as Yin Yang would. Split the ad diagonally from the bottom left to the top right. The side with the light
Nike logo and the opponent in the green singlet representing peace make up the “sunny side” of the Ying
Yang. The side with the power and intimidation of Russell and the dark image of the Nike Combatant
Ultra wrestling shoe make up the shady side of the Ying Yang.
In the field of advertising, there’s an immense amount of strategizing that can be traced back to
the mind of Aristotle. There’s much more than meets the eye in these clever marketing lures. And the
1990’s Nike ad featuring Dan Russell, four time collegiate wrestling champion, promoting the new
Combatant Ultra wrestling shoe is no different. It effectively draws in the audience’s attention with
celebrity endorsements from a famous figure, using Implied Theory with color, clever use of word choice,
and the perfect example of product placement. This ad would truly make any wrestler want to purchase
this shoe.
Appendix A
Analysis Outline Activity: Fill This Out Yourself for Your Own Essay
Engaging and Informative Title
I.
II.
intro—brief introduction of your text (1
page)
A. Catchy opening (makes your readers
want to continue—engages them in
your essay)
B. Summarize the essay
1. Author
2. Audience
3. Analysis
C. Thesis: what do you have to say
about this text that connects its
author, its audience, and its content?
An example might read: The
propaganda cartoon “The
Ducktators” employs racial slurs,
familiar symbols, and humor to
persuade American civilians to buy
war bonds during World War II.
first main section—the author of the
text (1 to 2 pages) this may be a
corporation
A. Who is the author of your text?
(Pertinent but not excessive
biographical info)
B. Why did the author create the text?
C. How do the author’s personal
experiences affect the text?
D. What is the author’s reputation or
status: is s/he well-known already?
Where? Did the text make the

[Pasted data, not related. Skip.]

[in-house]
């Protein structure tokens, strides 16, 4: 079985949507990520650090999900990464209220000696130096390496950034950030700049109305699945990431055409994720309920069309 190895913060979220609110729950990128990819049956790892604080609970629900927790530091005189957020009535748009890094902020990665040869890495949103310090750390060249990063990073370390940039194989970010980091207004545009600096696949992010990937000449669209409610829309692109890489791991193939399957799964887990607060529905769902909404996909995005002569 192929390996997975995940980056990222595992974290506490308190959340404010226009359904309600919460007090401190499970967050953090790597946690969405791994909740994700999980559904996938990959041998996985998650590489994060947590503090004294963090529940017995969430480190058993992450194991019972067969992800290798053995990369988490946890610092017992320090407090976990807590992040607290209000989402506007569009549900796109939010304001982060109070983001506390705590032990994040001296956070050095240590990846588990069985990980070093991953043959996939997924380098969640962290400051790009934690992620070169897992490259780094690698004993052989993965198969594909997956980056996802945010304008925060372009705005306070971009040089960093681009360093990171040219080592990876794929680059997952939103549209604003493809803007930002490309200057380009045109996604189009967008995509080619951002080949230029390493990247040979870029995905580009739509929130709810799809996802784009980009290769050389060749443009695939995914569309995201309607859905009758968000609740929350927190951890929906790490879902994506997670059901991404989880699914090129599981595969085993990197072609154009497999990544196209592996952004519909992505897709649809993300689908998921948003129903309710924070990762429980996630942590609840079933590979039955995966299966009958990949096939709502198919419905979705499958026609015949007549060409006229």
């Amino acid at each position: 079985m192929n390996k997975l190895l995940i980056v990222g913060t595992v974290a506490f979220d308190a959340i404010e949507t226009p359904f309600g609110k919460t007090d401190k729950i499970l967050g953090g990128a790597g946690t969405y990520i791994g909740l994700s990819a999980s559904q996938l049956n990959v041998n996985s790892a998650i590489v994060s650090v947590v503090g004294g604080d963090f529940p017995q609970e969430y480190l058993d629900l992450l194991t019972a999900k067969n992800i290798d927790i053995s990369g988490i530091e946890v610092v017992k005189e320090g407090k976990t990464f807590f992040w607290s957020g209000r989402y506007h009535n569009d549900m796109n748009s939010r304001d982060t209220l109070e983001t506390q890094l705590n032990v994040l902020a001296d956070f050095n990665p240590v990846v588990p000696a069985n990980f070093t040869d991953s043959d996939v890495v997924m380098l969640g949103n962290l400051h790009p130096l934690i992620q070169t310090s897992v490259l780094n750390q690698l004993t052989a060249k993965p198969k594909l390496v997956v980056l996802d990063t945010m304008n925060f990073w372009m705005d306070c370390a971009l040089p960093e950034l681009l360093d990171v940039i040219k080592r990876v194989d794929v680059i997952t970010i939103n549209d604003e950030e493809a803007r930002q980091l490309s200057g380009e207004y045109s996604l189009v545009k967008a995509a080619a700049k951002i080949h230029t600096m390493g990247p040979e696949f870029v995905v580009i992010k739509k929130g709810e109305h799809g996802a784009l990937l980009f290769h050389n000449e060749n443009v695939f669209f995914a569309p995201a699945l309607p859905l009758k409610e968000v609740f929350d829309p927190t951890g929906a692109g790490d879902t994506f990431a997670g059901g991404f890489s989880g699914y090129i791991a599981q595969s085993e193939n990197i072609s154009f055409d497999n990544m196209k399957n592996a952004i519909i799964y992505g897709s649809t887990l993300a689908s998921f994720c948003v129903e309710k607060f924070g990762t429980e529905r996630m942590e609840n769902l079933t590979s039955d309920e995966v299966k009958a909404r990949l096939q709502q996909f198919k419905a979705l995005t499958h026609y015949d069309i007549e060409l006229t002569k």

author famous? Infamous? What
audiences would this author
naturally speak to?
E. How does the author reflect social
or cultural ideas?
F. Is your author responding to a
historical movement, or does the
author represent ideas from a
particular period of time?
G. What does the reader of your paper
really need to know about the
author? What is most important for
I.
Introduction
A.
B. Summary
1.
2.
3.
C. Thesis
II.
A.
B
C
D
E
F
Creator
understanding the text being
examined?
G
III.
A.
B.
C.
D.
E.
F.
Second main section—the audience of
the text (1 to 2 pages)
Who is the intended audience for the
text? How do you know? (discuss
context clues: where and when the text
appeared, the genre of the text, the
language in which it is written, the
content)
Is there an excluded audience? Who?
How do you know? (Is the text
deliberately offensive to a certain group?
Inaccessible to them? Why?)
What is the audience’s relationship to the
author? (Fans? Subjects? Rivals?
Parishioners?)
In what ways did the audience react to
the text – what emotional responses
occurred? (e.g. anger, acceptance,
disbelief, etc.)? If you can’t document
this, then talk about how the intended
audience would likely have responded,
based on their values and characteristics.
What type of reaction do you think the
author intended to elicit from the
audience?
Are there any documented responses that
the audience had to this text? (e.g. did
people boycott something because they
saw this ad, or buy a certain product
because of this song?)
III. Audience
A
B
C
D
E
F
IV. Third main section—an analysis of the
text itself (1 to 2 pages)
A. What meanings/messages/themes do you
get from the text? How? (Use textual
evidence to support your claim.)
B. Could there more than one
interpretation? If so, how do these differ
or overlap?
C. Zero in on the content of the text,
whether it is primarily words, visual
images (a painting), or a combination.
What is interesting, significant, unique,
or memorable about the content? Is it
ground-breaking? Controversial in some
way? Beautiful? Technologically
innovative? Smart? Emotionally
powerful? Why? How? This is the
body of this section. Look closely at
pieces of the text and explain what you
see to your reader.
D. Is this text explicitly persuasiv …